The hands are roughly shoulder-width apart, and the head is placed down just shy of an equilateral triangle. This way, when we roll onto our heads, it becomes more of that equilateral setup. From here, we switch on the rotator cuff muscles (as described above), and then instead of sending the legs all the way up, we bring the knees onto the outer arms. Sending our gaze towards the floor then turns on the rear neck muscles for additional stability.

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    LEAN INTO THE PROGRESSION

    In this next stage, Matt demonstrates the entry into Tripod Headstand along with how to begin transitioning into Crow Pose. First, we can add onto Tripod Crow by hugging the knees in and creating an anterior tilt of the pelvis to then send the legs upwards. The next step allows us to explore the movement towards Crow Pose with some momentum. Instead of pausing, activating, and holding Crow Pose, we can practice “sitting the bum down” on the way out of Headstand and then leaning back to move more quickly towards taking our feet to the ground. Slowly progressing with more “hang time” and a bigger push into Crow will help us master this transition. A new shoulder action is also layered on in order to press into Crow Pose.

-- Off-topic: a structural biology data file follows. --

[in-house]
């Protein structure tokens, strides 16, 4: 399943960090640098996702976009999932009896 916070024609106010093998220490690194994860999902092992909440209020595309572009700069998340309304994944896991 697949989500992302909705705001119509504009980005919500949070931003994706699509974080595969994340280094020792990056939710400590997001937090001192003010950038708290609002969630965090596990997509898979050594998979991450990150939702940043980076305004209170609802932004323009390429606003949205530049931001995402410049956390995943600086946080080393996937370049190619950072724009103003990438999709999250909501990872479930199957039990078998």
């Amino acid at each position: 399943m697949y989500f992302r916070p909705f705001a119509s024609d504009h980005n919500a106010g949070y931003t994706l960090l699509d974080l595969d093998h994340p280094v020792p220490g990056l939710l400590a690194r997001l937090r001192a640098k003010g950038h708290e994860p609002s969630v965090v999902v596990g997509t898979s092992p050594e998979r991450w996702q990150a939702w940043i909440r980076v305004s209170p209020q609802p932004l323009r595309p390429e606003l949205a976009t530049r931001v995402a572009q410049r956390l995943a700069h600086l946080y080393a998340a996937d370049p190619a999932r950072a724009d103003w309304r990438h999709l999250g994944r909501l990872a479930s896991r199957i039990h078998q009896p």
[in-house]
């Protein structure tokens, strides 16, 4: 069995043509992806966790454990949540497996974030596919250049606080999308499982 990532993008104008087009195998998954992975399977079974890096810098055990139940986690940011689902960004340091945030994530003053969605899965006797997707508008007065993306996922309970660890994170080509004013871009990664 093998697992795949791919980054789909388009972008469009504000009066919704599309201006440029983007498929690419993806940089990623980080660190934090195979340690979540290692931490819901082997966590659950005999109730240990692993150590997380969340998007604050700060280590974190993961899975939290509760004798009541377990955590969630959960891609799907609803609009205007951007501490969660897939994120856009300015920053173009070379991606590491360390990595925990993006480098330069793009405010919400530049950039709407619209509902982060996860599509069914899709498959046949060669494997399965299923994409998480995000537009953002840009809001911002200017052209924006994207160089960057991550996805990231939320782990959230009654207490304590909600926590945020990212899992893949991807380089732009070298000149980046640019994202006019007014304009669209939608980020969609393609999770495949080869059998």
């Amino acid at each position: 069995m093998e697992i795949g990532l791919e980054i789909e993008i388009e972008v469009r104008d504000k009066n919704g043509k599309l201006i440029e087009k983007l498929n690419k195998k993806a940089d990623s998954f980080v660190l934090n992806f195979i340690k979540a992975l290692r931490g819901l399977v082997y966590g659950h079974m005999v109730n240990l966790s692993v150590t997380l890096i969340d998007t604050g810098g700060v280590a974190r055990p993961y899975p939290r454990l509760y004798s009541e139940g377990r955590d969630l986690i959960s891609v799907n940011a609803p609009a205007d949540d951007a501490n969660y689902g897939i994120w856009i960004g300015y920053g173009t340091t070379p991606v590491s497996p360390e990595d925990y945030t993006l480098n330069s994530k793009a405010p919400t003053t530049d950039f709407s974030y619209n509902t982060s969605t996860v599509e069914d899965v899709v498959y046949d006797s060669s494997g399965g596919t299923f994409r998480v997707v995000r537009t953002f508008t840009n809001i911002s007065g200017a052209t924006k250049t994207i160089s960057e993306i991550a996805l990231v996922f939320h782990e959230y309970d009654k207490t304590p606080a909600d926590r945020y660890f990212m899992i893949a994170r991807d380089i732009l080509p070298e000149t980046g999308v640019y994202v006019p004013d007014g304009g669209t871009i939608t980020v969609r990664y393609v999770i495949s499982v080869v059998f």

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    PUT IT ALL TOGETHER